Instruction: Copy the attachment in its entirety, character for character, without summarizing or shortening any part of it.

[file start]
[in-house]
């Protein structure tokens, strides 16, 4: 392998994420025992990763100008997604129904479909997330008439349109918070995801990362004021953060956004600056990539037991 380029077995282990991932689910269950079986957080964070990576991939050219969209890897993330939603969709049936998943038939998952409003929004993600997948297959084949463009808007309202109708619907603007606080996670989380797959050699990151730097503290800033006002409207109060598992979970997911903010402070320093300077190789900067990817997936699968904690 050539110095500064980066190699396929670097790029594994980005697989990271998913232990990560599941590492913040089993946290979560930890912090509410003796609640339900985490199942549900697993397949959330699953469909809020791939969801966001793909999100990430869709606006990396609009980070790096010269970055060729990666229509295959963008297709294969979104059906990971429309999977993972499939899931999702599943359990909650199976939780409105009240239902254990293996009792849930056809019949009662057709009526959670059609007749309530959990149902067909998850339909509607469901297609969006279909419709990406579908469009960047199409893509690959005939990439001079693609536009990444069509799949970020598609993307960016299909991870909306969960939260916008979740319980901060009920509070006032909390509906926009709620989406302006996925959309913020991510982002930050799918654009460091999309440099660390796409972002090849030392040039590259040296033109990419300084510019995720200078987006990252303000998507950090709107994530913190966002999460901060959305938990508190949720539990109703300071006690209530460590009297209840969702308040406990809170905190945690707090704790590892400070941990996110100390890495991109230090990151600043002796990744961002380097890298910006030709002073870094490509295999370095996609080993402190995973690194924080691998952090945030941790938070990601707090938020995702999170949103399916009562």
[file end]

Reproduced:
[in-house]
């Protein structure tokens, strides 16, 4: 392998994420025992990763100008997604129904479909997330008439349109918070995801990362004021953060956004600056990539037991 380029077995282990991932689910269950079986957080964070990576991939050219969209890897993330939603969709049936998943038939998952409003929004993600997948297959084949463009808007309202109708619907603007606080996670989380797959050699990151730097503290800033006002409207109060598992979970997911903010402070320093300077190789900067990817997936699968904690 050539110095500064980066190699396929670097790029594994980005697989990271998913232990990560599941590492913040089993946290979560930890912090509410003796609640339900985490199942549900697993397949959330699953469909809020791939969801966001793909999100990430869709606006990396609009980070790096010269970055060729990666229509295959963008297709294969979104059906990971429309999977993972499939899931999702599943359990909650199976939780409105009240239902254990293996009792849930056809019949009662057709009526959670059609007749309530959990149902067909998850339909509607469901297609969006279909419709990406579908469009960047199409893509690959005939990439001079693609536009990444069509799949970020598609993307960016299909991870909306969960939260916008979740319980901060009920509070006032909390509906926009709620989406302006996925959309913020991510982002930050799918654009460091999309440099660390796409972002090849030392040039590259040296033109990419300084510019995720200078987006990252303000998507950090709107994530913190966002999460901060959305938990508190949720539990109703300071006690209530460590009297209840969702308040406990809170905190945690707090704790590892400070941990996110100390890495991109230090990151600043002796990744961002380097890298910006030709002073870094490509295999370095996609080993402190995973690194924080691998952090945030941790938070990601707090938020995702999170949103399916009562």